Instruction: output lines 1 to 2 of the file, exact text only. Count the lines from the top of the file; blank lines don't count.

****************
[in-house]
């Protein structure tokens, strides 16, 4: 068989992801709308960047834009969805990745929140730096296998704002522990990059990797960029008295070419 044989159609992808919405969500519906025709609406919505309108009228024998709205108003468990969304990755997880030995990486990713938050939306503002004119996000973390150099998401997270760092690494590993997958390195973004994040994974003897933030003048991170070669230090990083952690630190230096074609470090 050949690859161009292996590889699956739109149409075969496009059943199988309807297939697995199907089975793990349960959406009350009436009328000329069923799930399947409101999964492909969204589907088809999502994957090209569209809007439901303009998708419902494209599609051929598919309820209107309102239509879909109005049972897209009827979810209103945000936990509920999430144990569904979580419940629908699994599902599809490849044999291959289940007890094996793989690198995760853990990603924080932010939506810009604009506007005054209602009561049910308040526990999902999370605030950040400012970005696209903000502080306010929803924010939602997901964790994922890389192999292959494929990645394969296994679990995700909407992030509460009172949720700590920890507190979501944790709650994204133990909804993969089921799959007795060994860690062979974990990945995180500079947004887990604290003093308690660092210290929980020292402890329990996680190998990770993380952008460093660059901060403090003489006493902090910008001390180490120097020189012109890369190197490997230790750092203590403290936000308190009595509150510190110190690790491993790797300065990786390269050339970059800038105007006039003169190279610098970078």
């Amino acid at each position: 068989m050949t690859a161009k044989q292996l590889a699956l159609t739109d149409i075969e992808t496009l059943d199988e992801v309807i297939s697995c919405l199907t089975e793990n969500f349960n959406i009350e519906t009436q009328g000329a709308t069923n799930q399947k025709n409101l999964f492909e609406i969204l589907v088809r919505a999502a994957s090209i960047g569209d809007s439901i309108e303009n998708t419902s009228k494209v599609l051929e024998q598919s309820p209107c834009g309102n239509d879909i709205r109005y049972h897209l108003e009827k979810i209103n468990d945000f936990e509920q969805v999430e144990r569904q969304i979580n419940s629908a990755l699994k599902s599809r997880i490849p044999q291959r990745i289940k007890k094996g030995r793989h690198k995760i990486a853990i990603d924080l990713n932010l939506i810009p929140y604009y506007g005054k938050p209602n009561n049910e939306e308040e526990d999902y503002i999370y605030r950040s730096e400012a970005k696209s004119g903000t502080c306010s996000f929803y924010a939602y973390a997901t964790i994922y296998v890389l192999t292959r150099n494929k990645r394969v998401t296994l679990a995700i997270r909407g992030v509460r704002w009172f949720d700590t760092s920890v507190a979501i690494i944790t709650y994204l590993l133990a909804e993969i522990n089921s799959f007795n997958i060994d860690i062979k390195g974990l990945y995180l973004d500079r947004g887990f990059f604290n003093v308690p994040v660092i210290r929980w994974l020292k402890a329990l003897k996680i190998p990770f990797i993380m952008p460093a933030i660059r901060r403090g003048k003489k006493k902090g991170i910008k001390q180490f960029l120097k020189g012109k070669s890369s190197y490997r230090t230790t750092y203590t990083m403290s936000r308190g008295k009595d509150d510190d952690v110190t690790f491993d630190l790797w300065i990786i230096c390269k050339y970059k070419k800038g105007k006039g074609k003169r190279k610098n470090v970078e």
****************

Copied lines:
[in-house]
């Protein structure tokens, strides 16, 4: 068989992801709308960047834009969805990745929140730096296998704002522990990059990797960029008295070419 044989159609992808919405969500519906025709609406919505309108009228024998709205108003468990969304990755997880030995990486990713938050939306503002004119996000973390150099998401997270760092690494590993997958390195973004994040994974003897933030003048991170070669230090990083952690630190230096074609470090 050949690859161009292996590889699956739109149409075969496009059943199988309807297939697995199907089975793990349960959406009350009436009328000329069923799930399947409101999964492909969204589907088809999502994957090209569209809007439901303009998708419902494209599609051929598919309820209107309102239509879909109005049972897209009827979810209103945000936990509920999430144990569904979580419940629908699994599902599809490849044999291959289940007890094996793989690198995760853990990603924080932010939506810009604009506007005054209602009561049910308040526990999902999370605030950040400012970005696209903000502080306010929803924010939602997901964790994922890389192999292959494929990645394969296994679990995700909407992030509460009172949720700590920890507190979501944790709650994204133990909804993969089921799959007795060994860690062979974990990945995180500079947004887990604290003093308690660092210290929980020292402890329990996680190998990770993380952008460093660059901060403090003489006493902090910008001390180490120097020189012109890369190197490997230790750092203590403290936000308190009595509150510190110190690790491993790797300065990786390269050339970059800038105007006039003169190279610098970078």